According  to Transport Minister, Dr Blade Nzimande this may include school going children in particularly coastal areas of the country being required to learn how to swim as part of their basic education.

South Africa’s coastline covers a length of some 3 200km along which four provinces; KwaZulu-Natal, Eastern Cape, Western Cape and Northern Cape are settled, from the Indian Ocean in the east, Southern Ocean in the south through to the Atlantic Ocean in the west.

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Minister of Transport: Dr Blade Nzimande

Swimming as a possible compulsory subject for South African schools was among a raft of projects proposals mentioned and discussed at the recent maritime transport sector inaugural dialogue held in Durban.

In his closing remarks of the gathering, Dr Nzimande said the seriousness of the proposal for swimming  to be a compulsory school activity was such that it might become a necessary competency that  is a condition to exiting high school.

“I cannot commit to the idea until it has been canvassed with the relevant departments including the Minister of Basic Education. But I think it’s a good idea that we should not allow any child to complete matric without also learning to swim.,” he said.

Jokingly he said that of all sports codes in the country, swimming was the only sports the majority of South Africans – precisely black people – did not really care about its transformation because, he said: “They are afraid of water.” This had to change, he said, in order to broaden and deepen transformation of the maritime transport sector.

Among other issues the maritime transport sector could look forward to in 2019 would be the launch of an Inland Waterways Strategy following to its approval by government recently.

For Dr Nzimande’s full remarks, click on the video below.

Meanwhile, a Maritime Transport Sector Declaration developed and adopted by delegates to the Department of Transport convened two-days meeting in Durban has been released and shared with delegates this past week.

To access and download the document, click on the link below:

2019 DECLARATION – MARITIME TRANSPORT INDUSTRY DIALOGUE

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Mpumalanga Province all out to mark World Maritime Day 2018.

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Celebrating World Maritime Day 2018 on Day 1 of the two day event being held at Baadplaas in Mpumalanga Province on Thursday and Friday this week is one of several pupils from local schools who brought their self-built replicas of vessels to the show.

Baadplaas: 27 September 2018

Maritime economies around the world turn their focus momentarily onto the sector globally this week to observe the annual celebration of the World Maritime Day held in the last week of September each year as set by the International Maritime Organization (IMO), and South Africa joins the activity over two days in Badplaas, Mpumalanga on Thursday and Friday.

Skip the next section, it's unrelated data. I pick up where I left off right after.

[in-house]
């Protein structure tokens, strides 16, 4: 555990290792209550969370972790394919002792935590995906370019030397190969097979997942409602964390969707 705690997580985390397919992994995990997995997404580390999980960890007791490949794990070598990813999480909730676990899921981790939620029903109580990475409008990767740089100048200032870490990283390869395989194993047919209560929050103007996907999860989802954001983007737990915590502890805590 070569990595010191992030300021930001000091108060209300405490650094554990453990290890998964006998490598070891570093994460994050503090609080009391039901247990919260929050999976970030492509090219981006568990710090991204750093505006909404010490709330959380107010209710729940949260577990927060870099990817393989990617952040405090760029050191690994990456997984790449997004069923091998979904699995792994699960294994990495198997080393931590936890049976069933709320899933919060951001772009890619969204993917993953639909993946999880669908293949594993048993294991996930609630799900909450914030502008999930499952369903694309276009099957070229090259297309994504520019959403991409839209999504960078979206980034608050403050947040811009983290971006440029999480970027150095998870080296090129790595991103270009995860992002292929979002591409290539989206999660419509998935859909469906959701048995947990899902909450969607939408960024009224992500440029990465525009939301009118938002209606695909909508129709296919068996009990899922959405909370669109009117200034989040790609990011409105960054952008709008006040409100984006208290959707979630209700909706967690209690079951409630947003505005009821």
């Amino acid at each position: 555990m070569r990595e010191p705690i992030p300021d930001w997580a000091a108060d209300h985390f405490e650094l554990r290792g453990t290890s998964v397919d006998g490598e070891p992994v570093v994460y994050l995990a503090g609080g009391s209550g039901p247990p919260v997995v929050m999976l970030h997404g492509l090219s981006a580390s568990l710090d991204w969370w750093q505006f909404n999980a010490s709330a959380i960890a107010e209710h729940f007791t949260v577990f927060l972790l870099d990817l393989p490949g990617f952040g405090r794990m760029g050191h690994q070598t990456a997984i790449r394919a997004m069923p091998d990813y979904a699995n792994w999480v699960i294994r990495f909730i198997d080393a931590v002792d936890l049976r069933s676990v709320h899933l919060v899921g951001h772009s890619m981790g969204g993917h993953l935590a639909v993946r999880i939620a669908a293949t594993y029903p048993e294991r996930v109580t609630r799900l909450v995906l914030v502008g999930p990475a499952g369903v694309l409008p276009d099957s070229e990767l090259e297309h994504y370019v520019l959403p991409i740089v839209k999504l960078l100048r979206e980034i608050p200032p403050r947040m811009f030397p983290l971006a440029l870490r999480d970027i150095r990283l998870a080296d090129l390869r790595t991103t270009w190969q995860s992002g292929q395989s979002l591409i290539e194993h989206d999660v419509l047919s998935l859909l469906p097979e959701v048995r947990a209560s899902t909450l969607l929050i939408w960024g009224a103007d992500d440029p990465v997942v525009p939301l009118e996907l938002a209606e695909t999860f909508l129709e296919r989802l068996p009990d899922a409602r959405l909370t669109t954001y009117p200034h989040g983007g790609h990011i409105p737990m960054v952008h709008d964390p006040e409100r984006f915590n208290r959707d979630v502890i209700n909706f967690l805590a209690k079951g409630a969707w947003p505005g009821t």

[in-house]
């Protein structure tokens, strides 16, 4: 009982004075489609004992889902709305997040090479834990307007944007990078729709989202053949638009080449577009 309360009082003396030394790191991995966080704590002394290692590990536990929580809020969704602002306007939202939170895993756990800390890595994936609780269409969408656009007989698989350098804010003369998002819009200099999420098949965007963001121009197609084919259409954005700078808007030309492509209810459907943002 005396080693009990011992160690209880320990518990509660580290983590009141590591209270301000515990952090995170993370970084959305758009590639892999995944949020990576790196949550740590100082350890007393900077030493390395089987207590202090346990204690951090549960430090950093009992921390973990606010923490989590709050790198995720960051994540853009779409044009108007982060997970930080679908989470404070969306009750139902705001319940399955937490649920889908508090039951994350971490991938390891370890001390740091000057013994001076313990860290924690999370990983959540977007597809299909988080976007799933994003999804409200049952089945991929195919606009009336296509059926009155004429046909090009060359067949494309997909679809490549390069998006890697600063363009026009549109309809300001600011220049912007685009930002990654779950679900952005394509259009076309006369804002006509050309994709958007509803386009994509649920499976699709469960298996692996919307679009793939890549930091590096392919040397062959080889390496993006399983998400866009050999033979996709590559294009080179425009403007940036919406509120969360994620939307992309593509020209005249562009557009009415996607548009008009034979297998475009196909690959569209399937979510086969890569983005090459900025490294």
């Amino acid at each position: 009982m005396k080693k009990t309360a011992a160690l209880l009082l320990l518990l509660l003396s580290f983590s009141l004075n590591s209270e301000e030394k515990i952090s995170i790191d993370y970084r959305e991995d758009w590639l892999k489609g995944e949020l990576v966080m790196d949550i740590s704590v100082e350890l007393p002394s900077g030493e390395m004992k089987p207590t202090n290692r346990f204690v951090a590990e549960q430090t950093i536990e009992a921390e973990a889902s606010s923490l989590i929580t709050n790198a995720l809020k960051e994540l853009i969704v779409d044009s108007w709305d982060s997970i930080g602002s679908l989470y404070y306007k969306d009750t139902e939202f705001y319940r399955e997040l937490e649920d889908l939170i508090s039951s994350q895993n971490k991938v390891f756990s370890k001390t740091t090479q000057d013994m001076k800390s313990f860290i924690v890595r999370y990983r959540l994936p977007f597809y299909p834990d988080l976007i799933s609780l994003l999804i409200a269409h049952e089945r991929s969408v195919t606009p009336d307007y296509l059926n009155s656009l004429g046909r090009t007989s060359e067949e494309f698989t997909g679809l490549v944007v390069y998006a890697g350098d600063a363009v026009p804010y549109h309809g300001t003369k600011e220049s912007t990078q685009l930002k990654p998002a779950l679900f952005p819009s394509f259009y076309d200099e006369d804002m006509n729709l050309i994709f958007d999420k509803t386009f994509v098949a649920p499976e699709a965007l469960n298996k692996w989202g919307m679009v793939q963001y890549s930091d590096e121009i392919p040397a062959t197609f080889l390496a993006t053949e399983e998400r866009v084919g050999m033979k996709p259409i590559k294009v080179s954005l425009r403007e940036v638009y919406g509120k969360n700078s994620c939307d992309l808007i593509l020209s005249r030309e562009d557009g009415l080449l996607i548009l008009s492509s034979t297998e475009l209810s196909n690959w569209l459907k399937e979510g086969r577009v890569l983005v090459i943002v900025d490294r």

Domestically, organized and driven by the national Department of Transport, the World Maritime Day 2018 event in Mpumalanga Province that begun on Thursday morning is the second such to be to held in one of South Africa’s five internal provinces in last few years.

V2033 IMO 70 Logo-English version_NEW_2 f.jpgThe purpose thereof, according to the DoT, is to continue to enhance greater public awareness countrywide about the country’s maritime status and its significance and contribution to socio economic development.

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Transport Department Deputy Minister, Ms Sindisiwe Chikunga

“Every year, the IMO observes and celebrates the World Maritime Day (WMD). This event usually takes place during the last week of September each year. It is an IMO event that serves to promote awareness and maximize participation of all maritime transport stakeholders in order to promote safe, secure and environmentally sound seas.

“For the year 2018, the IMO Council and Assembly adopted the theme: “IMO 70: Our Heritage – Better Shipping for a Better Future”. This theme provides the opportunity to take stock and look back, but also to look forward, addressing current and future challenges for maritime sector.

“In 2016 World Maritime Day was celebrated in the Free State Province and saw participation from the two adjoining provinces of Northern Cape and Eastern Cape. Notably so it was a celebration within the perimeters of the Gariep Dam.

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A unique looking cultural centre in Baadplaas located near the venue of this year’s celebration of the World Maritime Day 2018 in Mpumalanga

“In 2017, the event was celebrated at a coastal town of Port St Johns which was in part celebrating the centenary of OR Tambo. This year, Mpumalanga is hosting the 2018 celebration at Baadplaas Forever Resort,” said the DoT

For a full statement by DoT Deputy Minister Ms Sindisiwe Chikunga, click on the three minute video below: